An Editorial Team reason for rejection

I know I should be happy about this reason for rejection—after all, I’m a literary agent myself. The fact that most publishers won’t even look at your work unless it comes to them through someone like me should make me feel giddy with the joy of an undeserved monopoly. But the author in me just chafes as this universally-accepted discrimination against independent writers. It just seems wrong on a moral level—and it’s often ineffective on a practical level as well.

Some big names in publishing were once slush pile refugees, including people like Mary Cahill, Philip Roth, Judith Guest, and even Anne Frank. But those were the good old days, and now cost-cutting at publishing houses combined with the occasional terror threat (like the anthrax scare of 2002) means that times have changed..

So, do you really need an agent to publish books?

Yes. And that stinks. 

Take, for instance, the recorded message that greets aspiring authors who call Simon & Schuster with a great new idea: 

“Simon & Schuster requires submissions to come to us via a literary agent due to the large volume of submissions we receive each day.”

Honestly, in the great capitalist society of America, you ought to be able to approach any publisher directly with your book ideas and proposals, but that’s just not the way publishing works in the 21st century. So you need an agent whose primary job is to build relationships with the decision-makers at the different publishing houses, and then use those relationships to approach a publisher for you, knowing that your work will at least be considered for publication. Without that relationship, most publishers will either fire off a rejection without ever looking at your book, or even worse, ignore your submission and never respond to it.

Here are situations when you might not need an agent:

  • if you already have a relationship with a particular editor or publisher;
  • if you have a friend that publishes with a particular house already and who passes your manuscript to his or her editor; or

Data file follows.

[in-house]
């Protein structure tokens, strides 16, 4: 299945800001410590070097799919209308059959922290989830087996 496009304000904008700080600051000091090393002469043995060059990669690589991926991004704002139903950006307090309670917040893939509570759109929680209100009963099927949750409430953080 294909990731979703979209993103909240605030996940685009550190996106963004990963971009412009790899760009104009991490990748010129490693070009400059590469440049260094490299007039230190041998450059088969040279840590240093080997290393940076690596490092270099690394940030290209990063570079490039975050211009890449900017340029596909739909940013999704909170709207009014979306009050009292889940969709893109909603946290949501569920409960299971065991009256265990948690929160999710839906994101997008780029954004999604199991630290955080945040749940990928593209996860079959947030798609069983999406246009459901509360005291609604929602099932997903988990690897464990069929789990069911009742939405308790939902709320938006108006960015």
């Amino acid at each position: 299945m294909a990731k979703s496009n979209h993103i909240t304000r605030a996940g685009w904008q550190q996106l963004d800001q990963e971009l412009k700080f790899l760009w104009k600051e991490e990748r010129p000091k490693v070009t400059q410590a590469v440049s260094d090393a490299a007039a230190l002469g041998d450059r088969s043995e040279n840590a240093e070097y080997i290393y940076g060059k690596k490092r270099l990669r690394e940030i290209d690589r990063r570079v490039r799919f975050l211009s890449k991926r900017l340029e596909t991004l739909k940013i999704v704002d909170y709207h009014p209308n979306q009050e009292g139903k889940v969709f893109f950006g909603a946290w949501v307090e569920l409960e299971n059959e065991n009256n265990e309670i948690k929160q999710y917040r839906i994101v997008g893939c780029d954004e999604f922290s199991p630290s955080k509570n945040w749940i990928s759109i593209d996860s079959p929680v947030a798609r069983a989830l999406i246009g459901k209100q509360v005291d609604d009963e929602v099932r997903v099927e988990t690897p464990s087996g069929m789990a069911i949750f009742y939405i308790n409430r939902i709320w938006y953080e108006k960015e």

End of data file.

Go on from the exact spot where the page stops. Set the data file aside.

• if you self-publish a book and it sells over 20,000 copies without the help of an established publishing company.

Otherwise, I’m sorry to report that you’ll most likely need an agent before most publishers will even look at your manuscript. Are there exceptions to this rule? Sure—and I hope you’re one of them. But you probably are not.

What You Can Do About It

1. Find an agent willing to take a chance on you. 

This is a long, tedious effort that simply duplicates the process of pitching a book to publishers, only you pitch to people like me who may or may not be able to get you a publishing deal. The same rules apply, however, and if you find an agent willing to represent you, then your book has a much better chance of actually showing up in bookstores someday.

Best places to look for an agent are going to be in the following reference books: 

  • Literary Marketplace (published annually by R.R. Bowker; this book is expensive, so just check it out at your local library)
  • Guide to Literary Agents (published annually by Writer’s Digest Books)

2. Be your own literary agent. 

This is a complicated solution to your problem, but it can work. After all, my entire agency grew out of the fact that I was first representing my own work to publishers. But there are pitfalls when you are your own agent. 

Sometimes a publisher will view you as illegitimate, thinking that you’re an agent in name only as a means to get your proposal past the “no unsolicited submissions” policy. I’ve been running Nappaland Literary Agency since 1995, and I still get this kind of treatment today. It’s unfair, but it happens. 

Other times a publisher will clarify their policy to exclude you anyway—meaning they’ll only take submissions from New York City agents or something like that. And if you do get to the point of negotiating a contract, they’ll offer you less if you represent yourself because they assume you couldn’t get a “real” agent to negotiate your book.

Still, if you are interested in representing yourself, you may want to check out Martin Levin’s book, Be Your Own Literary Agent.

3. Network with agents and editors directly through writer’s conferences.

The real value of a writer’s conference is not in all the little workshops and keynote sessions. Sure, you might learn something at those, but those classes and lectures aren’t what will get you published.

The real value of a writer’s conference is that it gives you an opportunity to meet face to face with people who influence actual publishing decisions—editors and agents themselves. So check out or the Shaw Guides to writer’s conferences and workshops (, pick out one or two that have a strong faculty, and make plans to attend, to mingle, and to get some face time with your target editor and/or agent.

Be aware, though, that a strong faculty is not one that’s simply filled with successful authors—it’s one filled with editors from recognizable publishing houses and agents from established literary agencies. 

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